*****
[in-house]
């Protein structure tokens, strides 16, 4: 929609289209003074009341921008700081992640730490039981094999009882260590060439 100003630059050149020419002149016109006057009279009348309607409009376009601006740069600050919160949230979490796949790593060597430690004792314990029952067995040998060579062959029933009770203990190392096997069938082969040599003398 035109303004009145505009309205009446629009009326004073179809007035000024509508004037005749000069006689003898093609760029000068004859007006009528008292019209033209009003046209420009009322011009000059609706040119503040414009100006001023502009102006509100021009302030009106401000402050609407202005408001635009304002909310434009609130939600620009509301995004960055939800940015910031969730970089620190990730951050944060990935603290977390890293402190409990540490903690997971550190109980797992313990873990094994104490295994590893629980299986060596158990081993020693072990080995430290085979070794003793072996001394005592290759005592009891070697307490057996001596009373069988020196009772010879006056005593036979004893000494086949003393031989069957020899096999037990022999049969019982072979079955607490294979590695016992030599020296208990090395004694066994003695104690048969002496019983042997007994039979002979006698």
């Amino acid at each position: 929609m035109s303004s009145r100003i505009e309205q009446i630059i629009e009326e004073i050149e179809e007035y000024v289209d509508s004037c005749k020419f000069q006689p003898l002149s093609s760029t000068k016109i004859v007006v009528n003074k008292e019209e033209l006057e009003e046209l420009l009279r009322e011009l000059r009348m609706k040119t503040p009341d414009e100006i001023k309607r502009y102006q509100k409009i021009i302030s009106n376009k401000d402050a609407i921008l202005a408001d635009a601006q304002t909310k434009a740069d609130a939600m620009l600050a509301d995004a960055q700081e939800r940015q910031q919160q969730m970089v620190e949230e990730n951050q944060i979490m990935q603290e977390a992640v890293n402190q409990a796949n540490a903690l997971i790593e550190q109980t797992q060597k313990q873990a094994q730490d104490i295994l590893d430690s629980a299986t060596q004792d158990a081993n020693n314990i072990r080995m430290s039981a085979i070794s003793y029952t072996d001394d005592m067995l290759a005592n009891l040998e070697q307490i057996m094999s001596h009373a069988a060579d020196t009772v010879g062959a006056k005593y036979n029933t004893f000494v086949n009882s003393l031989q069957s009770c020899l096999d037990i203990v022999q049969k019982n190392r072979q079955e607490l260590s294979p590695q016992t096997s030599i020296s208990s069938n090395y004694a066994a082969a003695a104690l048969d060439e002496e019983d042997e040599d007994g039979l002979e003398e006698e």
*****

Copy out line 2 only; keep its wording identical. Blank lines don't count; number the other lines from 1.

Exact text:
């Protein structure tokens, strides 16, 4: 929609289209003074009341921008700081992640730490039981094999009882260590060439 100003630059050149020419002149016109006057009279009348309607409009376009601006740069600050919160949230979490796949790593060597430690004792314990029952067995040998060579062959029933009770203990190392096997069938082969040599003398 035109303004009145505009309205009446629009009326004073179809007035000024509508004037005749000069006689003898093609760029000068004859007006009528008292019209033209009003046209420009009322011009000059609706040119503040414009100006001023502009102006509100021009302030009106401000402050609407202005408001635009304002909310434009609130939600620009509301995004960055939800940015910031969730970089620190990730951050944060990935603290977390890293402190409990540490903690997971550190109980797992313990873990094994104490295994590893629980299986060596158990081993020693072990080995430290085979070794003793072996001394005592290759005592009891070697307490057996001596009373069988020196009772010879006056005593036979004893000494086949003393031989069957020899096999037990022999049969019982072979079955607490294979590695016992030599020296208990090395004694066994003695104690048969002496019983042997007994039979002979006698």